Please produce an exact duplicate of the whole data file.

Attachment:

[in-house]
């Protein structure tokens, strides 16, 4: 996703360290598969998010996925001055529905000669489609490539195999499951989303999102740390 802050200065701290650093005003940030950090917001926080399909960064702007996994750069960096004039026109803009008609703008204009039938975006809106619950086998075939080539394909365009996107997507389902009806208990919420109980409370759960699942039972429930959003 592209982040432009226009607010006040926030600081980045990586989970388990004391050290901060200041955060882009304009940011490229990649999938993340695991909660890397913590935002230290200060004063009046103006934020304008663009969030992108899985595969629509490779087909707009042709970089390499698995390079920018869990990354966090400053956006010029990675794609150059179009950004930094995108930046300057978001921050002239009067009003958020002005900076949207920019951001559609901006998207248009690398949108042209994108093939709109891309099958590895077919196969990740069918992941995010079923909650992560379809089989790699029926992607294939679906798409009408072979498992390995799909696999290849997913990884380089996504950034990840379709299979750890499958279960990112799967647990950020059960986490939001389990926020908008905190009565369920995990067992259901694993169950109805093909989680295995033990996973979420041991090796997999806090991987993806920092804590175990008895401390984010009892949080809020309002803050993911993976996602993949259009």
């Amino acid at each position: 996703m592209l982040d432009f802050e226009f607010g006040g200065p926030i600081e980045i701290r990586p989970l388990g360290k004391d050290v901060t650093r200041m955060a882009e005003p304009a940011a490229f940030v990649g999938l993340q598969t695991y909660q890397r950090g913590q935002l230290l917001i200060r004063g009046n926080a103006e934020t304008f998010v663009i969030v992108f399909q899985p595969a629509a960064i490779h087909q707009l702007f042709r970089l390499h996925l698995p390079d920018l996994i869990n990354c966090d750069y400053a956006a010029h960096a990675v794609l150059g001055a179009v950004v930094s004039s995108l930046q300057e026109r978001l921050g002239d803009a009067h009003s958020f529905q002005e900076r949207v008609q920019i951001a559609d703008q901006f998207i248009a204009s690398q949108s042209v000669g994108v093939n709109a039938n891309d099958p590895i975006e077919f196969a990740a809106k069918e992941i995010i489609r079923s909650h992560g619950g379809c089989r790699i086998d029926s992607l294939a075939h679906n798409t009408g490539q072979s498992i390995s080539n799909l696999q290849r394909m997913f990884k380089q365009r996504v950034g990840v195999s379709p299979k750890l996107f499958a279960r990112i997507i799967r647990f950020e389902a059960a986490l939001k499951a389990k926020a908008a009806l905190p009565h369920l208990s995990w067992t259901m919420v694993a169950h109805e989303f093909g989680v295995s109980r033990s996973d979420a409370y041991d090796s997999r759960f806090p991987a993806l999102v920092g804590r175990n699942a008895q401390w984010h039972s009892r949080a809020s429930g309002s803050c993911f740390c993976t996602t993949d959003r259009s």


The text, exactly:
[in-house]
């Protein structure tokens, strides 16, 4: 996703360290598969998010996925001055529905000669489609490539195999499951989303999102740390 802050200065701290650093005003940030950090917001926080399909960064702007996994750069960096004039026109803009008609703008204009039938975006809106619950086998075939080539394909365009996107997507389902009806208990919420109980409370759960699942039972429930959003 592209982040432009226009607010006040926030600081980045990586989970388990004391050290901060200041955060882009304009940011490229990649999938993340695991909660890397913590935002230290200060004063009046103006934020304008663009969030992108899985595969629509490779087909707009042709970089390499698995390079920018869990990354966090400053956006010029990675794609150059179009950004930094995108930046300057978001921050002239009067009003958020002005900076949207920019951001559609901006998207248009690398949108042209994108093939709109891309099958590895077919196969990740069918992941995010079923909650992560379809089989790699029926992607294939679906798409009408072979498992390995799909696999290849997913990884380089996504950034990840379709299979750890499958279960990112799967647990950020059960986490939001389990926020908008905190009565369920995990067992259901694993169950109805093909989680295995033990996973979420041991090796997999806090991987993806920092804590175990008895401390984010009892949080809020309002803050993911993976996602993949259009």
């Amino acid at each position: 996703m592209l982040d432009f802050e226009f607010g006040g200065p926030i600081e980045i701290r990586p989970l388990g360290k004391d050290v901060t650093r200041m955060a882009e005003p304009a940011a490229f940030v990649g999938l993340q598969t695991y909660q890397r950090g913590q935002l230290l917001i200060r004063g009046n926080a103006e934020t304008f998010v663009i969030v992108f399909q899985p595969a629509a960064i490779h087909q707009l702007f042709r970089l390499h996925l698995p390079d920018l996994i869990n990354c966090d750069y400053a956006a010029h960096a990675v794609l150059g001055a179009v950004v930094s004039s995108l930046q300057e026109r978001l921050g002239d803009a009067h009003s958020f529905q002005e900076r949207v008609q920019i951001a559609d703008q901006f998207i248009a204009s690398q949108s042209v000669g994108v093939n709109a039938n891309d099958p590895i975006e077919f196969a990740a809106k069918e992941i995010i489609r079923s909650h992560g619950g379809c089989r790699i086998d029926s992607l294939a075939h679906n798409t009408g490539q072979s498992i390995s080539n799909l696999q290849r394909m997913f990884k380089q365009r996504v950034g990840v195999s379709p299979k750890l996107f499958a279960r990112i997507i799967r647990f950020e389902a059960a986490l939001k499951a389990k926020a908008a009806l905190p009565h369920l208990s995990w067992t259901m919420v694993a169950h109805e989303f093909g989680v295995s109980r033990s996973d979420a409370y041991d090796s997999r759960f806090p991987a993806l999102v920092g804590r175990n699942a008895q401390w984010h039972s009892r949080a809020s429930g309002s803050c993911f740390c993976t996602t993949d959003r259009s």